If you carpool to work, you can lower your car insurance rates by qualifying for low-mileage discounts and reduced coverage. Imagine paying auto insurance on driving 3 days a week instead of 5. If you’re looking at everyday costs, you can cut your gallons of fuel consumption into a fraction of what it was. This leaves more money and gas for fun activities and spreads out your maintenance on personal vehicles. We pay for cars that have greater fuel efficiency, but you’d save more by going from 100 miles a week to 50 by carpooling.

Even if your car doesn’t use fossil fuels, you can still reduce your maintenance costs on the average vehicle. Your tires won’t wear down as fast, and your brakes will be good longer. Even fully electric vehicle drivers can save a lot of money doing this.

Compare Quotes From Top Companies and Save

 Secured with SHA-256 Encryption

How much money can you save by carpooling?

The U.S. Census Bureau’s 2011 American Community Survey shows that only around 9.7 percent of American employees chose carpooling to work that year, despite the numerous environmental and financial benefits of carpooling.

According to AAA’s Your Driving Costs 2012, between gas, maintenance, and wear on tires, it costs an average of 20 cents for every mile you drive, which can add up quickly and vary depending on driving conditions.

When driving your vehicle, carpooling allows you to share this cost of the rides with your friend or passengers, or you may be able to alternate the vehicles being driven between your fellow carpoolers, which evenly distributes costs and vehicle wear and tear. It allows you to reduce wear and share costs with other passengers. You’ll save money on gas and maintenance by reducing the number of miles you drive per day.

Carpooling can also save you time and reduce your stress, especially if you live in a busy city. Most major cities encourage carpooling by offering high occupancy vehicle (HOV) lanes, allowing you to cruise by stop-and-go highway traffic based on the number of passengers in your car. If everybody did this, it could mean thousands of vehicles off the road each day and less time on the road for everyone. It could also mean fewer accidents and less time on the road. Your daily commute doesn’t have to be so stressful.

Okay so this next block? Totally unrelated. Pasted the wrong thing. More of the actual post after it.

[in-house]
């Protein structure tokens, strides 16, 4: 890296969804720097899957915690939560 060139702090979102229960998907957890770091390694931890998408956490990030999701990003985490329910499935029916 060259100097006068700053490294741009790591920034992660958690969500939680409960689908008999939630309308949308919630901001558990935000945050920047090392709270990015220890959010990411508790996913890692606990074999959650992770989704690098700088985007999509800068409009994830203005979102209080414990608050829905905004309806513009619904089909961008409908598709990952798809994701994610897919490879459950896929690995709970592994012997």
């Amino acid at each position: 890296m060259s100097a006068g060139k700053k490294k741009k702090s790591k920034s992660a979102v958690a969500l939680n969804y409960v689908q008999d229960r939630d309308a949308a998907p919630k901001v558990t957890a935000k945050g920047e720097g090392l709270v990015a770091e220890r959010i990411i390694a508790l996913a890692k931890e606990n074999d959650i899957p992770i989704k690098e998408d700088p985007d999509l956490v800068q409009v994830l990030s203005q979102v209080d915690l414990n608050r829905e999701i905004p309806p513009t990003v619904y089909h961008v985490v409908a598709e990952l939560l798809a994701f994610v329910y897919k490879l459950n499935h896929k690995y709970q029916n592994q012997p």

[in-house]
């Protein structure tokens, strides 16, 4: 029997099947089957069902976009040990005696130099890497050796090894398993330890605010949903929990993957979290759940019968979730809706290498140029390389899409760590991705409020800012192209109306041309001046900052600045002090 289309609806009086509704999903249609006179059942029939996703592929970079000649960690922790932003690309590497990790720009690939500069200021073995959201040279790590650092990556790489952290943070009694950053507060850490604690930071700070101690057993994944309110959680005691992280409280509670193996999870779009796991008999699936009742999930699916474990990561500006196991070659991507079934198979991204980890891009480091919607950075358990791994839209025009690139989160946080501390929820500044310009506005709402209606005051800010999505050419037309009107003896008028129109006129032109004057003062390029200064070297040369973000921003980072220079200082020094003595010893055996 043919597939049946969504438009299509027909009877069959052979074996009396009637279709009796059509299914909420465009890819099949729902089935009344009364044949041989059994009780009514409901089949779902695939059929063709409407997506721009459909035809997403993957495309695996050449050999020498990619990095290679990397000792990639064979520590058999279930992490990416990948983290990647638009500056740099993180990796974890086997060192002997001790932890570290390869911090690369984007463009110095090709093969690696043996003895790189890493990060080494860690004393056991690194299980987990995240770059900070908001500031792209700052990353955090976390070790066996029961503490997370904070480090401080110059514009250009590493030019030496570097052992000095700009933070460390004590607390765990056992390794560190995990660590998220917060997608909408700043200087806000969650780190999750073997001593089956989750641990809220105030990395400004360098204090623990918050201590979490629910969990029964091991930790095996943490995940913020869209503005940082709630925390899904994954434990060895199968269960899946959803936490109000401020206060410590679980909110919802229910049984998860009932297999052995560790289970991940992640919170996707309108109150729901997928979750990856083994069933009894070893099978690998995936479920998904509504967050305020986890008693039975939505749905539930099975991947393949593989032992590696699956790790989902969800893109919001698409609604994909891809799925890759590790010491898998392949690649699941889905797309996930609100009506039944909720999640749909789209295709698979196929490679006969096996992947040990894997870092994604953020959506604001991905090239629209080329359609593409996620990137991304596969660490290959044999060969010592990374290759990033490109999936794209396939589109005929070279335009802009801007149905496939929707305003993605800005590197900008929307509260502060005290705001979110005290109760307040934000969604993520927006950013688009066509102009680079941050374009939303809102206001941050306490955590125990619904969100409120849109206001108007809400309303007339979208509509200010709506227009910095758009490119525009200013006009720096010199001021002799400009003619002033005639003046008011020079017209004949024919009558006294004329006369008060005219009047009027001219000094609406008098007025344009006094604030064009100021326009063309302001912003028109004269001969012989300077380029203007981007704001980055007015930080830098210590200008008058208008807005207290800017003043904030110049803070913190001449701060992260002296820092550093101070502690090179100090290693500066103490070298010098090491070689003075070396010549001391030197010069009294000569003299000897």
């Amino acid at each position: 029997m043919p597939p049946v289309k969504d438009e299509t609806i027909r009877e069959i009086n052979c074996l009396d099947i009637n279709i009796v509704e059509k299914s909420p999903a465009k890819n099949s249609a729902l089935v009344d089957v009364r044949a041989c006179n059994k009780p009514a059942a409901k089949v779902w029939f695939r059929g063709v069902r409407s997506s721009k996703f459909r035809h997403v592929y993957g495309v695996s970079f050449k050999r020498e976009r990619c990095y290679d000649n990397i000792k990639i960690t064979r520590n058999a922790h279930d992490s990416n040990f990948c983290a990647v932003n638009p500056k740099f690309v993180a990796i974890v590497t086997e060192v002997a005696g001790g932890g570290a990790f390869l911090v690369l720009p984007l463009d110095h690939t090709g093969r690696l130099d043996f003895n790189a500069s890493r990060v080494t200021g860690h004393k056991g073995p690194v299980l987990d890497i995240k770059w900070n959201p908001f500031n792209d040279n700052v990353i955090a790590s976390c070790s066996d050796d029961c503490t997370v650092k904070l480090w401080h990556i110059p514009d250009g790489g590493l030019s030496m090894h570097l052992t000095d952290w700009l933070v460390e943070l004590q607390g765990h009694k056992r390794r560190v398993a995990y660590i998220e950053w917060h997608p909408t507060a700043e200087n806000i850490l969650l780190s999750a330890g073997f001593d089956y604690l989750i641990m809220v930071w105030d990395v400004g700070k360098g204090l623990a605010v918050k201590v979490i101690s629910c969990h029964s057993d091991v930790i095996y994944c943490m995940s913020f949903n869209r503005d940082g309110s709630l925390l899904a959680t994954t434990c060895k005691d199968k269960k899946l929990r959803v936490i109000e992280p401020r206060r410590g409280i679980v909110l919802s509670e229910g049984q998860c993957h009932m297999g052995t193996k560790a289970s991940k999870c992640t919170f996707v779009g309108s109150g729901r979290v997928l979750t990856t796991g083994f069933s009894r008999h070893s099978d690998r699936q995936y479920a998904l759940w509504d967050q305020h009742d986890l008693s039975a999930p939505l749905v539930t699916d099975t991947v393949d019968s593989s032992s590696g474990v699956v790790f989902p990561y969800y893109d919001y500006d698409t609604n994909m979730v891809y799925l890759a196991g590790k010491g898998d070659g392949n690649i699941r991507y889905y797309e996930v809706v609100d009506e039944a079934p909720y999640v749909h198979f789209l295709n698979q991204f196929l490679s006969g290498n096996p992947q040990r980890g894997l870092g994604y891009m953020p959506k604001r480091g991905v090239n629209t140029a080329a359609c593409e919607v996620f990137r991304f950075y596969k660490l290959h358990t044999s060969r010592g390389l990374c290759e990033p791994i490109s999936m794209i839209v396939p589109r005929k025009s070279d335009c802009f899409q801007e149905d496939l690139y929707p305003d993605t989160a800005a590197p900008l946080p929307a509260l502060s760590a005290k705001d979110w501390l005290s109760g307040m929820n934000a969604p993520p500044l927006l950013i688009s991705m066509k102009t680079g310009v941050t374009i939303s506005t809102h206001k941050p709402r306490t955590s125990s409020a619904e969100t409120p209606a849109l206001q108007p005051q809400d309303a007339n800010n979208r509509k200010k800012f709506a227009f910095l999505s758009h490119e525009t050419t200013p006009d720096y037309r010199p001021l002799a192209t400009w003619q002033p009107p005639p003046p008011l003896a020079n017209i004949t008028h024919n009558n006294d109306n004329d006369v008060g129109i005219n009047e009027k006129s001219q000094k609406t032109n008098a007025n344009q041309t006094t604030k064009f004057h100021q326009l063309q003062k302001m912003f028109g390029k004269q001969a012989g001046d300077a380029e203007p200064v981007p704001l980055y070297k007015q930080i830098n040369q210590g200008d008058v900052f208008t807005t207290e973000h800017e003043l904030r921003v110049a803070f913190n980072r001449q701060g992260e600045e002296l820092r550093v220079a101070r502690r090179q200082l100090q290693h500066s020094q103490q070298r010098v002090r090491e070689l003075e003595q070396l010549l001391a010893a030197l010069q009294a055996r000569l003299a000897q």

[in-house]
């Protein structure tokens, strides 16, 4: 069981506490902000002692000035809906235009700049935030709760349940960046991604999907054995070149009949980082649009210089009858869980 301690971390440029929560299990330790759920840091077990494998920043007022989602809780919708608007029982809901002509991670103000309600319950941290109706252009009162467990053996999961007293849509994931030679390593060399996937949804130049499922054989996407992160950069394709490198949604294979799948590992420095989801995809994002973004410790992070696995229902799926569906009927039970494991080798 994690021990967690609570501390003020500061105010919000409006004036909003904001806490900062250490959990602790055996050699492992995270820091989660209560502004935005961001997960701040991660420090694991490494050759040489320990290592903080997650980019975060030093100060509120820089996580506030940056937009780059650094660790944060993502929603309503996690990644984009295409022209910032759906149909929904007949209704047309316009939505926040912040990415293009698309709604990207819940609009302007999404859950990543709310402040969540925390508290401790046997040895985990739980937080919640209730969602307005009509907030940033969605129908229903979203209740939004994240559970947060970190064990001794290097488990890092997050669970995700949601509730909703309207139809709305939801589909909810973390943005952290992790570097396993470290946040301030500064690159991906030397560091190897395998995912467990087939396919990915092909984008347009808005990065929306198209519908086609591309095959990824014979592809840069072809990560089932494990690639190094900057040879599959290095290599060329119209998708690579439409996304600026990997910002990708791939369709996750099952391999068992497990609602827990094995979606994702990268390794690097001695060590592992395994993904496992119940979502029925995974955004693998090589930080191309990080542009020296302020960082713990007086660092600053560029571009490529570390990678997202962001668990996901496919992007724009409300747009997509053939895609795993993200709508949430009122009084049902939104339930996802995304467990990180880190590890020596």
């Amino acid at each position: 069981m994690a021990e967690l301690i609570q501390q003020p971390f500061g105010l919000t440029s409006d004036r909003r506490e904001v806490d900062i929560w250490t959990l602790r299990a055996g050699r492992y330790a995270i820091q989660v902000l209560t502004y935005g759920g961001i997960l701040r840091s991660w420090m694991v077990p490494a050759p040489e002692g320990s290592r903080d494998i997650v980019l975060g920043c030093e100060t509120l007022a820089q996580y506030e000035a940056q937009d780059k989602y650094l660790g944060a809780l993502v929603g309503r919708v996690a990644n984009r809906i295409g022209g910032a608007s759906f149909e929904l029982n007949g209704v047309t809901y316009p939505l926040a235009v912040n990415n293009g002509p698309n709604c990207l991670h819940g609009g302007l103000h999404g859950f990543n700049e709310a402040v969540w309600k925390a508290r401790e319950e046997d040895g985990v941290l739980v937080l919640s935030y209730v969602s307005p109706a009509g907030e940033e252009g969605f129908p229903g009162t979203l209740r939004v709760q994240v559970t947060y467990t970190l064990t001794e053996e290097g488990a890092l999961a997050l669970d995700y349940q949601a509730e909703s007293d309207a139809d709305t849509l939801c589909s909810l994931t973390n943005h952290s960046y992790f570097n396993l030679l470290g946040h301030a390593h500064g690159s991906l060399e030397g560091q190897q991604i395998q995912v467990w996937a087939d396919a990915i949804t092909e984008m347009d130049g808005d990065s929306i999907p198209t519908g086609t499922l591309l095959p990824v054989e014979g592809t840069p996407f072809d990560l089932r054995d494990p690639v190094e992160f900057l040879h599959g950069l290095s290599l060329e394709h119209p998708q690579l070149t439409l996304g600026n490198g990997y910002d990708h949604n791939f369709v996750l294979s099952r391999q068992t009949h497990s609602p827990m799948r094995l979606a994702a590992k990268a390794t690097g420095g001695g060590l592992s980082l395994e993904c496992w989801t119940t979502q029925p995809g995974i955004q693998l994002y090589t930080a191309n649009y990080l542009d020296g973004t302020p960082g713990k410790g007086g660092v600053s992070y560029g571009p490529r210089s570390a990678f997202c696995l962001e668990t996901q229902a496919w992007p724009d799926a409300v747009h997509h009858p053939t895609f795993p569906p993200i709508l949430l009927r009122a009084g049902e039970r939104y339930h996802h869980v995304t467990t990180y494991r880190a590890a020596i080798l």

Also, most major cities have carpooling or high occupancy vehicle HOV lanes, allowing you to cruise in the carpool lanes while passing the stop-and-go traffic in the main lanes, which saves you time and increases your gas mileage, saving you on the cost of gas money.

Take a look at our infographic below for more carpooling statistics.

Advantages of Carpooling Infographic

Our infographic takes a look at the state of carpooling and ridesharing in the U.S:

Carpool Infographic

Where can I find carpooling near me?

If you commute thirty minutes or more, talk to your co-workers or neighbors about carpooling together. Living near someone you work with, or if a co-worker lives on your way to work, is the easiest way to find carpooling near you.

Some commuters also use ridesharing or carpool apps like Waze Carpool that will connect you with drivers and passengers nearby headed in the same direction. You can also put in ride requests or look into public transportation.

Some carpool and ridesharing apps let you choose whether you want to be the driver or the passenger while others don’t. Generally, these apps come with a fee. So test out a few to see which works best with your schedule.

If you don’t own a car and are curious about carpooling and car insurance, read our guides on rideshare insurance and non-owner car insurance coverage to learn more.